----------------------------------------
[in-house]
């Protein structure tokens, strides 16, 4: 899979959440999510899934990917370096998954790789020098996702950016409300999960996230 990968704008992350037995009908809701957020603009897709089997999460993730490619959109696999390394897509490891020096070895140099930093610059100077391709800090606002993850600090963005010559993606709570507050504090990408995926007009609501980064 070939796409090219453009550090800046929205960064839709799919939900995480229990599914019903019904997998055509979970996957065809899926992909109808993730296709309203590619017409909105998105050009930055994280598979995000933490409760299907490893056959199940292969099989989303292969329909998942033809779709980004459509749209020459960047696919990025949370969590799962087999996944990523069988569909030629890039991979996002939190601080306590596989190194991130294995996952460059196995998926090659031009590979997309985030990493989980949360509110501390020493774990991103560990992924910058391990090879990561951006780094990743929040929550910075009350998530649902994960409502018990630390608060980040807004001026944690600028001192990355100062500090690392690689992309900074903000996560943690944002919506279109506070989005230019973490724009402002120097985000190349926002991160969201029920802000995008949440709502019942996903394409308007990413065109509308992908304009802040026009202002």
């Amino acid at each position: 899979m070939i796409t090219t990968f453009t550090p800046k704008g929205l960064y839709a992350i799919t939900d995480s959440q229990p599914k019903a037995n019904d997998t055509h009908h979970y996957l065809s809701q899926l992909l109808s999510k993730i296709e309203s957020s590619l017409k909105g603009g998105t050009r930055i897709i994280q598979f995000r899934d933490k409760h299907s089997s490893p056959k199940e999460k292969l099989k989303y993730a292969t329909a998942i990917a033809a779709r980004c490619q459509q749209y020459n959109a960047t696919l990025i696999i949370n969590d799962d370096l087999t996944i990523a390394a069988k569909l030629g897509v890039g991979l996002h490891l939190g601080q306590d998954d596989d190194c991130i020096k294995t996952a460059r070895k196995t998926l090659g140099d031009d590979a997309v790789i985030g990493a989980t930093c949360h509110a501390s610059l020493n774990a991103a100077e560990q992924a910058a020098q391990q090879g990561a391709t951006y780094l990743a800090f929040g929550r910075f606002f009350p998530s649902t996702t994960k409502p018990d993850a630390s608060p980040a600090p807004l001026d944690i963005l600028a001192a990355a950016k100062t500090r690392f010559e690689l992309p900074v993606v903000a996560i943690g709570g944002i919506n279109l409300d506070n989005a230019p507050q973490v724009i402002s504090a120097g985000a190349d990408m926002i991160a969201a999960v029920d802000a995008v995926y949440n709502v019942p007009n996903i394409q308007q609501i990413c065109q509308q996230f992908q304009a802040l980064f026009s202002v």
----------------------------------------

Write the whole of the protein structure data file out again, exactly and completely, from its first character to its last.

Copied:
[in-house]
């Protein structure tokens, strides 16, 4: 899979959440999510899934990917370096998954790789020098996702950016409300999960996230 990968704008992350037995009908809701957020603009897709089997999460993730490619959109696999390394897509490891020096070895140099930093610059100077391709800090606002993850600090963005010559993606709570507050504090990408995926007009609501980064 070939796409090219453009550090800046929205960064839709799919939900995480229990599914019903019904997998055509979970996957065809899926992909109808993730296709309203590619017409909105998105050009930055994280598979995000933490409760299907490893056959199940292969099989989303292969329909998942033809779709980004459509749209020459960047696919990025949370969590799962087999996944990523069988569909030629890039991979996002939190601080306590596989190194991130294995996952460059196995998926090659031009590979997309985030990493989980949360509110501390020493774990991103560990992924910058391990090879990561951006780094990743929040929550910075009350998530649902994960409502018990630390608060980040807004001026944690600028001192990355100062500090690392690689992309900074903000996560943690944002919506279109506070989005230019973490724009402002120097985000190349926002991160969201029920802000995008949440709502019942996903394409308007990413065109509308992908304009802040026009202002």
């Amino acid at each position: 899979m070939i796409t090219t990968f453009t550090p800046k704008g929205l960064y839709a992350i799919t939900d995480s959440q229990p599914k019903a037995n019904d997998t055509h009908h979970y996957l065809s809701q899926l992909l109808s999510k993730i296709e309203s957020s590619l017409k909105g603009g998105t050009r930055i897709i994280q598979f995000r899934d933490k409760h299907s089997s490893p056959k199940e999460k292969l099989k989303y993730a292969t329909a998942i990917a033809a779709r980004c490619q459509q749209y020459n959109a960047t696919l990025i696999i949370n969590d799962d370096l087999t996944i990523a390394a069988k569909l030629g897509v890039g991979l996002h490891l939190g601080q306590d998954d596989d190194c991130i020096k294995t996952a460059r070895k196995t998926l090659g140099d031009d590979a997309v790789i985030g990493a989980t930093c949360h509110a501390s610059l020493n774990a991103a100077e560990q992924a910058a020098q391990q090879g990561a391709t951006y780094l990743a800090f929040g929550r910075f606002f009350p998530s649902t996702t994960k409502p018990d993850a630390s608060p980040a600090p807004l001026d944690i963005l600028a001192a990355a950016k100062t500090r690392f010559e690689l992309p900074v993606v903000a996560i943690g709570g944002i919506n279109l409300d506070n989005a230019p507050q973490v724009i402002s504090a120097g985000a190349d990408m926002i991160a969201a999960v029920d802000a995008v995926y949440n709502v019942p007009n996903i394409q308007q609501i990413c065109q509308q996230f992908q304009a802040l980064f026009s202002v």